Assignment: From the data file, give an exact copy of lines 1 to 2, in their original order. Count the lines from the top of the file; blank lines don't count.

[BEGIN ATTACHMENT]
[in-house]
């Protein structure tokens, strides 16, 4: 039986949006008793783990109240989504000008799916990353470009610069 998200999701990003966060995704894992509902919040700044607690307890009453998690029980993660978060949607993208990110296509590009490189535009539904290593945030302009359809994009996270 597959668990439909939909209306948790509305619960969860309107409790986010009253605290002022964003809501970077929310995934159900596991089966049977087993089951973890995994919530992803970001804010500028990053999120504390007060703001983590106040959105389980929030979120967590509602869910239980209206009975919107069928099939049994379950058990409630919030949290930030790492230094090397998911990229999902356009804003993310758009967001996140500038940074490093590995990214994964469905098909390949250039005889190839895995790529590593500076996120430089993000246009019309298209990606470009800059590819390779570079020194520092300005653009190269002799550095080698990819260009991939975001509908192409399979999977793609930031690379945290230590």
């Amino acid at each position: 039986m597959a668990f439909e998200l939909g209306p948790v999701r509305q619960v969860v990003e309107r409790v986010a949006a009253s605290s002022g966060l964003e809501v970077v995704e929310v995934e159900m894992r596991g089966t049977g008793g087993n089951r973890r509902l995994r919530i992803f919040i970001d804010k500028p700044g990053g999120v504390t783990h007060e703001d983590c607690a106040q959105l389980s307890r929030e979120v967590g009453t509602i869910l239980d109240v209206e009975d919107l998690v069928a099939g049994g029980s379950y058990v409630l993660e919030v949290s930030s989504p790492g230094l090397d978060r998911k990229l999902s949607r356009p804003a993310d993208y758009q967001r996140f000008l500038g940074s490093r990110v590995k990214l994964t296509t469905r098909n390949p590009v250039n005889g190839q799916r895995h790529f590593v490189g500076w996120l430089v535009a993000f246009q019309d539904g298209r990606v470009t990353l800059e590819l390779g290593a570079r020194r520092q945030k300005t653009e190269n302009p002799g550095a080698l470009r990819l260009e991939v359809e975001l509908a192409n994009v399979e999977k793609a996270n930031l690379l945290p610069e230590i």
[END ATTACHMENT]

[in-house]
């Protein structure tokens, strides 16, 4: 039986949006008793783990109240989504000008799916990353470009610069 998200999701990003966060995704894992509902919040700044607690307890009453998690029980993660978060949607993208990110296509590009490189535009539904290593945030302009359809994009996270 597959668990439909939909209306948790509305619960969860309107409790986010009253605290002022964003809501970077929310995934159900596991089966049977087993089951973890995994919530992803970001804010500028990053999120504390007060703001983590106040959105389980929030979120967590509602869910239980209206009975919107069928099939049994379950058990409630919030949290930030790492230094090397998911990229999902356009804003993310758009967001996140500038940074490093590995990214994964469905098909390949250039005889190839895995790529590593500076996120430089993000246009019309298209990606470009800059590819390779570079020194520092300005653009190269002799550095080698990819260009991939975001509908192409399979999977793609930031690379945290230590």